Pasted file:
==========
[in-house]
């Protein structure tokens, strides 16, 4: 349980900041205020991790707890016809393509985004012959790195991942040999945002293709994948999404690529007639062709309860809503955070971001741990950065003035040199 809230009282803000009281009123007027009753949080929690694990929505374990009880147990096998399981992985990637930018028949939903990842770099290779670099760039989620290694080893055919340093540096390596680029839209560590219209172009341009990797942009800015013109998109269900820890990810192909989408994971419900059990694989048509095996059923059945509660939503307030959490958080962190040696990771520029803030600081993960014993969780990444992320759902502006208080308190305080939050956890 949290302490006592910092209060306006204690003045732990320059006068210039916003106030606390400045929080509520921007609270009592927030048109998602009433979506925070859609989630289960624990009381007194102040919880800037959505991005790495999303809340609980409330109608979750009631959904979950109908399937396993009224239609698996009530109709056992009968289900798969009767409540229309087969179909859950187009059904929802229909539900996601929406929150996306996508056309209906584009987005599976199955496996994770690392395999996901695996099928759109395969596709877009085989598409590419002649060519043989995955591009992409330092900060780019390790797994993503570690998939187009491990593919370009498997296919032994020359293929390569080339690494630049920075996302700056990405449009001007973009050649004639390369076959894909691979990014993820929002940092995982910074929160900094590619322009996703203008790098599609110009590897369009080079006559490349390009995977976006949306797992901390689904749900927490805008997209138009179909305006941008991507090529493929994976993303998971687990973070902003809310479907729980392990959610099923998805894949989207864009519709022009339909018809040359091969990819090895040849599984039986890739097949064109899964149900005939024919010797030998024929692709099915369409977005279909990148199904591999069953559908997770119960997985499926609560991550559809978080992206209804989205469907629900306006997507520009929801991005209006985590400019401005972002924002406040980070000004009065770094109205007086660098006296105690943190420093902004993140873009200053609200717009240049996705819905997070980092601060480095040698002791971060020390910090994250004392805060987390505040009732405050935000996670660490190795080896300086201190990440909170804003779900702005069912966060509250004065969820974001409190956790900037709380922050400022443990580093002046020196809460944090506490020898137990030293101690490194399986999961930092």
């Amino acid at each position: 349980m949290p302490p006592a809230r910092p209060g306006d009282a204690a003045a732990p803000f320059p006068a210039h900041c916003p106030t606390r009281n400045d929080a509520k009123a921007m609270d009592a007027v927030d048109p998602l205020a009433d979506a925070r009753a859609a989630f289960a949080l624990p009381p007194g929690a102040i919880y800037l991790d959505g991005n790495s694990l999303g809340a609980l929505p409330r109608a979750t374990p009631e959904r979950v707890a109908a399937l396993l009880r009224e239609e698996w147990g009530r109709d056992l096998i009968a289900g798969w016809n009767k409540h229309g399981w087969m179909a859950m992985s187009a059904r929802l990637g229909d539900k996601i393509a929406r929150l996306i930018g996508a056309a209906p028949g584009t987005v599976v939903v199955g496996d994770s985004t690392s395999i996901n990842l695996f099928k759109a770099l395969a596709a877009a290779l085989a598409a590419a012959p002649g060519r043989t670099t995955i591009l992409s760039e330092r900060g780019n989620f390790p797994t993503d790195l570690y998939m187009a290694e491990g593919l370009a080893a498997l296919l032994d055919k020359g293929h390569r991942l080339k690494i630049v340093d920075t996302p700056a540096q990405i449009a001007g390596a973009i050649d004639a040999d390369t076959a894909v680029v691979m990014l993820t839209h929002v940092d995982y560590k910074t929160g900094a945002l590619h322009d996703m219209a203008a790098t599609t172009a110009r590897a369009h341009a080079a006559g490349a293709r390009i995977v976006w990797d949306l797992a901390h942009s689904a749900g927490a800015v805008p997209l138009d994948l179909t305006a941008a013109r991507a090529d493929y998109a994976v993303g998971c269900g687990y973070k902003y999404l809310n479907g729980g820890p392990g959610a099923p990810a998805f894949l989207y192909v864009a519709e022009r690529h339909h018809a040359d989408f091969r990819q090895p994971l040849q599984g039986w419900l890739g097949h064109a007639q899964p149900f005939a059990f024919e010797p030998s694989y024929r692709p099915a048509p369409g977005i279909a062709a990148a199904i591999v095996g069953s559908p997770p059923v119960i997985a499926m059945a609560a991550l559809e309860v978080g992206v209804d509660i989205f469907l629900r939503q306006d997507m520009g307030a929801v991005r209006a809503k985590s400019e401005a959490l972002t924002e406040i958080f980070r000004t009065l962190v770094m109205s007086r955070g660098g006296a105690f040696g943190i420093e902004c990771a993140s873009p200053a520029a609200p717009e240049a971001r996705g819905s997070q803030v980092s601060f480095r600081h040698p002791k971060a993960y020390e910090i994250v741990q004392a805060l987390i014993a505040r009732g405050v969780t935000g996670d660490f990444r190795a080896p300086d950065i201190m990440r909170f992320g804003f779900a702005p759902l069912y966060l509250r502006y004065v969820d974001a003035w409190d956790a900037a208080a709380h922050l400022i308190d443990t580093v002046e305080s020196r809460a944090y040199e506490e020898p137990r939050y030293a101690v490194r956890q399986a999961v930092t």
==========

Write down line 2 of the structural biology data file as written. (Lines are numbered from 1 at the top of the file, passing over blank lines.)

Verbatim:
């Protein structure tokens, strides 16, 4: 349980900041205020991790707890016809393509985004012959790195991942040999945002293709994948999404690529007639062709309860809503955070971001741990950065003035040199 809230009282803000009281009123007027009753949080929690694990929505374990009880147990096998399981992985990637930018028949939903990842770099290779670099760039989620290694080893055919340093540096390596680029839209560590219209172009341009990797942009800015013109998109269900820890990810192909989408994971419900059990694989048509095996059923059945509660939503307030959490958080962190040696990771520029803030600081993960014993969780990444992320759902502006208080308190305080939050956890 949290302490006592910092209060306006204690003045732990320059006068210039916003106030606390400045929080509520921007609270009592927030048109998602009433979506925070859609989630289960624990009381007194102040919880800037959505991005790495999303809340609980409330109608979750009631959904979950109908399937396993009224239609698996009530109709056992009968289900798969009767409540229309087969179909859950187009059904929802229909539900996601929406929150996306996508056309209906584009987005599976199955496996994770690392395999996901695996099928759109395969596709877009085989598409590419002649060519043989995955591009992409330092900060780019390790797994993503570690998939187009491990593919370009498997296919032994020359293929390569080339690494630049920075996302700056990405449009001007973009050649004639390369076959894909691979990014993820929002940092995982910074929160900094590619322009996703203008790098599609110009590897369009080079006559490349390009995977976006949306797992901390689904749900927490805008997209138009179909305006941008991507090529493929994976993303998971687990973070902003809310479907729980392990959610099923998805894949989207864009519709022009339909018809040359091969990819090895040849599984039986890739097949064109899964149900005939024919010797030998024929692709099915369409977005279909990148199904591999069953559908997770119960997985499926609560991550559809978080992206209804989205469907629900306006997507520009929801991005209006985590400019401005972002924002406040980070000004009065770094109205007086660098006296105690943190420093902004993140873009200053609200717009240049996705819905997070980092601060480095040698002791971060020390910090994250004392805060987390505040009732405050935000996670660490190795080896300086201190990440909170804003779900702005069912966060509250004065969820974001409190956790900037709380922050400022443990580093002046020196809460944090506490020898137990030293101690490194399986999961930092």